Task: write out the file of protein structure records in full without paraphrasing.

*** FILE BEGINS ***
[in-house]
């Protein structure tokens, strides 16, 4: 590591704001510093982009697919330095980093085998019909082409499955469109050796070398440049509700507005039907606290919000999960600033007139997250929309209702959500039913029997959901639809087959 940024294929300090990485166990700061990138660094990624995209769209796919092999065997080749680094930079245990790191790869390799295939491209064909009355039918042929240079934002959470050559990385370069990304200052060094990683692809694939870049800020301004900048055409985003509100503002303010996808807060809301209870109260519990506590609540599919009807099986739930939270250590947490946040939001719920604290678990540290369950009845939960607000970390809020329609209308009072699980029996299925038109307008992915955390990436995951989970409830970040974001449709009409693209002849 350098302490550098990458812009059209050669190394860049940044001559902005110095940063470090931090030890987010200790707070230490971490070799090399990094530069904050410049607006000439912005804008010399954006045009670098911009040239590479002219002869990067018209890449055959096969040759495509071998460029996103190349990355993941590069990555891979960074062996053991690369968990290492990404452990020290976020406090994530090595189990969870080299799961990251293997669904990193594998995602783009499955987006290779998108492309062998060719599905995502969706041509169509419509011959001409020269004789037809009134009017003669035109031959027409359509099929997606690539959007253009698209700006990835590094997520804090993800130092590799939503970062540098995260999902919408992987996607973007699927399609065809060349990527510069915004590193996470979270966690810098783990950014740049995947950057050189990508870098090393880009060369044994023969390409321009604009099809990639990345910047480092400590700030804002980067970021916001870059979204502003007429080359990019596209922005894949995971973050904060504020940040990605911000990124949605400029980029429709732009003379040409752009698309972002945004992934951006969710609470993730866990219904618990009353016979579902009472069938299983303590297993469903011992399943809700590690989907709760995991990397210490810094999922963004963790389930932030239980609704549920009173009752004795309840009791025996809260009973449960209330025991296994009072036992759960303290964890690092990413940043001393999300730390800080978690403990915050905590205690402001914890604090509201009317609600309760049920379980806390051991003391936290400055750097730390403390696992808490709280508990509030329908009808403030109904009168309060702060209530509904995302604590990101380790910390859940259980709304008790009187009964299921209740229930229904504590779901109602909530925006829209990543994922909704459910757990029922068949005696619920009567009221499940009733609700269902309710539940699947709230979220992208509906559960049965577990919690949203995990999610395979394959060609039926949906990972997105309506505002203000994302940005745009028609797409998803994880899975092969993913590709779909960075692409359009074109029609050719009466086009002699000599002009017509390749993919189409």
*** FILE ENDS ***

[in-house]
């Protein structure tokens, strides 16, 4: 590591704001510093982009697919330095980093085998019909082409499955469109050796070398440049509700507005039907606290919000999960600033007139997250929309209702959500039913029997959901639809087959 940024294929300090990485166990700061990138660094990624995209769209796919092999065997080749680094930079245990790191790869390799295939491209064909009355039918042929240079934002959470050559990385370069990304200052060094990683692809694939870049800020301004900048055409985003509100503002303010996808807060809301209870109260519990506590609540599919009807099986739930939270250590947490946040939001719920604290678990540290369950009845939960607000970390809020329609209308009072699980029996299925038109307008992915955390990436995951989970409830970040974001449709009409693209002849 350098302490550098990458812009059209050669190394860049940044001559902005110095940063470090931090030890987010200790707070230490971490070799090399990094530069904050410049607006000439912005804008010399954006045009670098911009040239590479002219002869990067018209890449055959096969040759495509071998460029996103190349990355993941590069990555891979960074062996053991690369968990290492990404452990020290976020406090994530090595189990969870080299799961990251293997669904990193594998995602783009499955987006290779998108492309062998060719599905995502969706041509169509419509011959001409020269004789037809009134009017003669035109031959027409359509099929997606690539959007253009698209700006990835590094997520804090993800130092590799939503970062540098995260999902919408992987996607973007699927399609065809060349990527510069915004590193996470979270966690810098783990950014740049995947950057050189990508870098090393880009060369044994023969390409321009604009099809990639990345910047480092400590700030804002980067970021916001870059979204502003007429080359990019596209922005894949995971973050904060504020940040990605911000990124949605400029980029429709732009003379040409752009698309972002945004992934951006969710609470993730866990219904618990009353016979579902009472069938299983303590297993469903011992399943809700590690989907709760995991990397210490810094999922963004963790389930932030239980609704549920009173009752004795309840009791025996809260009973449960209330025991296994009072036992759960303290964890690092990413940043001393999300730390800080978690403990915050905590205690402001914890604090509201009317609600309760049920379980806390051991003391936290400055750097730390403390696992808490709280508990509030329908009808403030109904009168309060702060209530509904995302604590990101380790910390859940259980709304008790009187009964299921209740229930229904504590779901109602909530925006829209990543994922909704459910757990029922068949005696619920009567009221499940009733609700269902309710539940699947709230979220992208509906559960049965577990919690949203995990999610395979394959060609039926949906990972997105309506505002203000994302940005745009028609797409998803994880899975092969993913590709779909960075692409359009074109029609050719009466086009002699000599002009017509390749993919189409």